Fire Brigades Union

Fire Brigades Union

May 25, 2009 19:01 ET

Greater Manchester Fire Crews Hit Back Over Cuts Plan

MANCHESTER, ENGLAND--(Marketwire - May 26, 2009) -

Embargoed 00.01 Tuesday 26 May

Greater Manchester fire crews have hit back at plans to make more cuts to the local fire service. They warn of even longer delays for fire engines and a shortage of specialist rescue and firefighting vehicles to cover major incidents.

Greater Manchester Fire and Rescue Authority plans further cuts to local fire services from July 1 2009. Since 2002 over 400 frontline firefighter posts have been axed in Greater Manchester, one in four frontline firefighters.

These cuts have meant that dedicated crews have been taken off special appliances while a large number of higher reach vehicles have been completely removed from service. These cuts have led to fewer firefighters, fewer available fire appliances and delays in specialist vehicles attending fires and other emergencies.

Greater Manchester fire service is one of only five in England not keeping pace with reductions in fire deaths and has missed fire death reduction targets. (Source at end of press release).

Peter Taylor, FBU Brigade Secretary said: "Council tax and business rate payers are already paying more for a worse 999 emergency response service than they had five years ago. Domestic and commercial fire losses have hit new highs and we are not keeping pace with reductions in fire deaths.

"More cuts will mean taking longer to attend a fire or other emergencies and there will not be enough appliances to cover in the event of large incidents. Fire does not wait, and it spreads very rapidly if left to burn for even a few extra minutes.

"Even without death or injury, fire is traumatic for those touched by it. When fire does not kill or injure it keeps burning until a home or a business is totally destroyed.

"The longer a fire is left to burn, the more damage it causes. Many businesses, especially small businesses, do not recover from fires.

"Businesses already get a poorer service since the fire service reduced its response to Automatic Fire Alarms. Firefighters are now travelling to some alarms at normal road speeds and finding properties on fire.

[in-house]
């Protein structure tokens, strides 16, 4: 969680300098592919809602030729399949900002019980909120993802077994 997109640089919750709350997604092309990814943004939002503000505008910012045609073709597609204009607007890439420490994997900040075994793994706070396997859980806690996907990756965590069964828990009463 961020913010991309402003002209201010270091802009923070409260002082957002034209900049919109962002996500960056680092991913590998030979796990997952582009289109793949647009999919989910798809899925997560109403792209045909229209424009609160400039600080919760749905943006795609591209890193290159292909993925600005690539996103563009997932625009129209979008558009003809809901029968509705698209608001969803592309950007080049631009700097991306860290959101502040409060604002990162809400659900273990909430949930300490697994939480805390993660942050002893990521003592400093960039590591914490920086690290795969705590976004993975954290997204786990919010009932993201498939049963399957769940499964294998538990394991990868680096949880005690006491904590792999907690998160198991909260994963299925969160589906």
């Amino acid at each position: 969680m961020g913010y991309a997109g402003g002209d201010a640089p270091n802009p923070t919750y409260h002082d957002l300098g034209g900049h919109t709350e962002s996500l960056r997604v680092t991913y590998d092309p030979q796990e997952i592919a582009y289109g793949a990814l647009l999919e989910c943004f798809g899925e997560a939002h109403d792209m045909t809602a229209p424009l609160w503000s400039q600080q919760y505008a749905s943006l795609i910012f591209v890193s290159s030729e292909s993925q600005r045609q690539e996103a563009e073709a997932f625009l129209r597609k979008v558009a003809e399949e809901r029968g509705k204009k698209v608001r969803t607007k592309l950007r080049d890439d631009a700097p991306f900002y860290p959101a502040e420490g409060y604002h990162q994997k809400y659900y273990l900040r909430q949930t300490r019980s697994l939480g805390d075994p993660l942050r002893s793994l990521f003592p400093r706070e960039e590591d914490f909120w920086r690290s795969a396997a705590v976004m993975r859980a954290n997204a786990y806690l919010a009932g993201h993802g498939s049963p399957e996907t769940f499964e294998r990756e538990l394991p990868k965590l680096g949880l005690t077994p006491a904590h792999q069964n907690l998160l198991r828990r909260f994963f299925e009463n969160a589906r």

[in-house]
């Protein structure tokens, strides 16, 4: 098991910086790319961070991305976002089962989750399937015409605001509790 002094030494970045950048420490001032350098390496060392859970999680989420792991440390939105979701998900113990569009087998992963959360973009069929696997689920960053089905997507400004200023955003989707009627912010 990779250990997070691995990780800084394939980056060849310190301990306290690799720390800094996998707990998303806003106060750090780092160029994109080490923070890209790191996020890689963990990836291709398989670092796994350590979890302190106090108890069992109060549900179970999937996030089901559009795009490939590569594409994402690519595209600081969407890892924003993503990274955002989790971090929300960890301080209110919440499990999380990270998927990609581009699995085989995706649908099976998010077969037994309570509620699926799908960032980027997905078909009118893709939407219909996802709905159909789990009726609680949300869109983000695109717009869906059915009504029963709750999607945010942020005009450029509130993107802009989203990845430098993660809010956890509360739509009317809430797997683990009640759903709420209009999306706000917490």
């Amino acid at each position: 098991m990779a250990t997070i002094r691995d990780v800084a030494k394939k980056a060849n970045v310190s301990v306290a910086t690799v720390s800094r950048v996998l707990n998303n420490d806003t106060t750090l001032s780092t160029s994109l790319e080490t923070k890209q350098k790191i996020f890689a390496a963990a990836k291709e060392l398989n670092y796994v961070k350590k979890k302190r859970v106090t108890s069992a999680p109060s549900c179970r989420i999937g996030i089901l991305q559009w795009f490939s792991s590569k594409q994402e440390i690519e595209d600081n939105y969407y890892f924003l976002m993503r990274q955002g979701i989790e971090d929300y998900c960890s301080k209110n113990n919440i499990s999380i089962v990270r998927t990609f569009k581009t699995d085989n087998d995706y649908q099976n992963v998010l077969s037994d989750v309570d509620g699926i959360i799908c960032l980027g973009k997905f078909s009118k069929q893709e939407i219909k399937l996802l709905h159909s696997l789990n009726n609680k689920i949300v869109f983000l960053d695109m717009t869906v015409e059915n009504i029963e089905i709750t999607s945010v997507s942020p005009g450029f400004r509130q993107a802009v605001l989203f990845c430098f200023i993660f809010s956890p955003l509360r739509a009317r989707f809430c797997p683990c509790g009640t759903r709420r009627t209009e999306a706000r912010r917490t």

"Some alarms will not get a response at all. Occupiers will have to go and see if there is a fire themselves.

"These cuts put your firefighters at risk. They put families, homes and businesses at greater risk from fire."

For more details of how the cuts impact on you, please see:

Dismore - Fire Services Mon, 26 January 2009 - House of Commons - Written Answer

Mr. Dismore: To ask the Secretary of State for Communities and Local Government which fire and rescue authorities did not meet the public service agreement sub-target of having an annual fatality rate from accidental fires in the home of no more than 1.25 times the national average in each of the last five years for which figures are available.

Mr. Khan: Because of inherent fluctuations in the number of fatalities in individual Fire and Rescue Authority (FRA) areas, the definition of this sub-target takes the average data across a five year period, and this runs from April 2005 to March 2010.

The comparable statistics that can be calculated now are for the five year period 2002-03 to 2006-07, and are shown in the table. However this should only be used for guidance purposes and not as a means of judging FRA performance or ability to meet PSA 3 targets.

Fire authorities exceeding 1.25 times the national average rate of
accidental dwelling fires

Area Average fatality rate (per 100,000
population) based on 2002-03 to 2006-07

England average 0.49
Rate 1.25x the National
Average 0.61

Lancashire 0.87
Greater Manchester 0.74
West Yorkshire 0.66
Durham 0.64
South Yorkshire (1) 0.61

(1) The figure for South Yorkshire is higher than 1.25x the national
average when taken to three decimal places.

Contact Information

  • Media contact:
    Peter Taylor
    07834 656086 or Landline 0161 707 0069
    If Peter is not available:
    Kevin Brown
    07834 656085